One of the greatest inspirations I draw from is the oeuvre of Tsai Ming-Liang, a Malaysian born film director living in Taiwan. The publication Subversive Realities: The Films of Tsai Ming-Liang (Raidel 2011) resulting from my doctoral dissertation, gives an interpretation and analysis of the socio-aesthetic realms, which trigger his signature narratives—long shoots, fragmental sequences, natural lighting, and endless urban ruins. He employs certain stylistic characteristics to create a sense of authenticity by filming outside in the streets instead of in a studio and by casting non-professional actors. The long shot he employs referencing Bergson’s conception of 'duration' (Bergson 2008) constructs a meaningful event, and evokes the temporality of collective history. The slow and calm camera shot draws the subconscious mind into alienated landscapes triggered by political and social changes. What interests and fascinates me most in his approach is the intersection of the fictional and the real, and how he succeeds in enriching the virtuality of life beyond simple realism and in stylizing it into a cinematic rhetoric. Tsai’s films are a reflection on his life experience as a migrant from Malaysia in the social reality in Taiwan—capable of speaking from the post-colonial position of the sinophone.2 Tsai’s work is marked by ‘temporal dysphoria’, which ‘underlines the enduring effects of the former, strongly hierarchized relations between centre and periphery; west and non-west; and, arguably, between European film and its others.’ (Martin 2003)3 In the dialogue of Taiwanese presence and European modernity the time lag marks the birth of a new cinema, which uses its own culture as a vehicle to reinvestigate European modernity. Tsai creates his own world of Subversive Realities (Raidel 2011), creating boundaries for common sense and bourgeois living, through role-play, theatrical performances, and slapstick. His response towards European modernity unfolds in the realities from the margins of the society to organize a new spatialization. Under the premise of global mechanism and local culture, Tsai’s realities are subversive in carrying these subtexts as the allegorical effect surfacing from the dark, which can be more radically real than reality itself. In my writings on Tsai’s work, I mainly focus on the impact of biopolitics on film narrative, and I concentrate my attention on reading the virtuality of image production and individual memory. In Tsai’s films the past continually reconfigures itself as a loss of the origin. The missing, or a loss, the absence, and the void can be considered leitmotifs in the meta-cinematic context, such as a missing skywalk in Taipei, a missed encounter of two lovers, the missing son, or the father who was always absent. Tsai’s Chinese cultural motif appears not as the authentic tradition, but as a blurred concept transported through popular cultures such as cinema, literature, and music. The legacy of China, as much as the ancestral homeland is loaded with historical significance, and altered,  and reshaped through the perception of cinema. Sinophone cinema, as a form of collective visual memory, plays a crucial role in the constitution of the mystified China by surfacing a fictional past, which in turn stages a world of its own. It renders the past in moving images and infiltrates it with imaginary content. As if Tsai had already witnessed cinema culture in its vanishing, he created the imagery on the verge of disappearance, which can be read as symptomatic for the end of cinema. In this sense, Tsai is able to present the filmic text of self-reflexivity where the narrative is what essentially composes the form of the meta-cinema in finding an inner monologue from within the film structure, as if he were asking the viewers ‘What are you watching?’ and ‘What is cinema?’. Tsai’s films demand a politico-cultural account other than the purely aesthetic one, which is to say, a point of view of the contemporary world in which we live, always connected, translated, and perpetually transformed, epitomizing itself in the form of cinema.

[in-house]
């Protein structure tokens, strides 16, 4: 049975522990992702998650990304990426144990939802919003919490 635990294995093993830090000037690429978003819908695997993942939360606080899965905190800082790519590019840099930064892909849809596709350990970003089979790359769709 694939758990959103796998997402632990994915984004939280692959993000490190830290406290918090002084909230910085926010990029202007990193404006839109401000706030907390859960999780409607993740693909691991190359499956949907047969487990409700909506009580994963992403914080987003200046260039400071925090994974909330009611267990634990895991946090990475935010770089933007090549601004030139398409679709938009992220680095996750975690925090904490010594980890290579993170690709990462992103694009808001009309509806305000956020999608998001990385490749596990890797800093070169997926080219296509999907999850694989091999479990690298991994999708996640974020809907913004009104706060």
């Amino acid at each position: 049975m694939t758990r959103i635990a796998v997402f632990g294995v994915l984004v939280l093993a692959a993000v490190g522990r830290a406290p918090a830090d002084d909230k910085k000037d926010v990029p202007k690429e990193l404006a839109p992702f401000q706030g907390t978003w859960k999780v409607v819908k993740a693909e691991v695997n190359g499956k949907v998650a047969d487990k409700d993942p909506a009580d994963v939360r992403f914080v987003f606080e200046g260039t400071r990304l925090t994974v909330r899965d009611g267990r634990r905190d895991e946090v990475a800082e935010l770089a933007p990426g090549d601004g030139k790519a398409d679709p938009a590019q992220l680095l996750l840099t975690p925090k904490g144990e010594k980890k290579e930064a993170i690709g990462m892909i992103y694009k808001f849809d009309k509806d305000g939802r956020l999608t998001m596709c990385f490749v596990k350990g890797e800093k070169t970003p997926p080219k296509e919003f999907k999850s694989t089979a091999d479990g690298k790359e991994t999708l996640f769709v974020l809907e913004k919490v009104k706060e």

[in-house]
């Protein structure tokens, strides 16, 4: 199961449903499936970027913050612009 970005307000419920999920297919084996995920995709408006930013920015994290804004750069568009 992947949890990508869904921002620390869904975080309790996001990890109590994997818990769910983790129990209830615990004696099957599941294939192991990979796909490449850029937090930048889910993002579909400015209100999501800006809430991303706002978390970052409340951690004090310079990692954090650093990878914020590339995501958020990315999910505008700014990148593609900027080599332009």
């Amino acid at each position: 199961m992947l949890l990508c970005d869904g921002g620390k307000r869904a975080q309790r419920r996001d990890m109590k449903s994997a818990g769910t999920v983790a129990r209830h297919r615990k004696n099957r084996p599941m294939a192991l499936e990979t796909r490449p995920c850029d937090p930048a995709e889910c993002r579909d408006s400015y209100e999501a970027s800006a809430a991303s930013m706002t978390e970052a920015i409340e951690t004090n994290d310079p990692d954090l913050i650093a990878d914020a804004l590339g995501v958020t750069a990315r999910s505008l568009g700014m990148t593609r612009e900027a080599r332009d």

Another influence is the cinema of Jia Zhangke, as I was shooting for this research mostly in Chongqing. His film Still Life (2006) was shot during the construction of the Three Gorges Dam in that region. Shot in the demolished town Fengjie, Still Life (2006) follows a couple that has lost each other’s traces through the social and urban transformation. What is significant for both Jia Zhangke and Tsai Ming-Liang is that the protagonists in their films are wanderers, always moving and searching for people, places, or just themselves within society. What fascinates me is that by looking at them wandering, we are able to grasp the reality depicted around them. These enrichments of the fictional with the reality is for me more real than a documentary film could ever be. Both filmmakers agree that there is no clear line between documentary and fiction; the reality depicted is an artistic reality; it is not literal (Zhangke 2015: 170).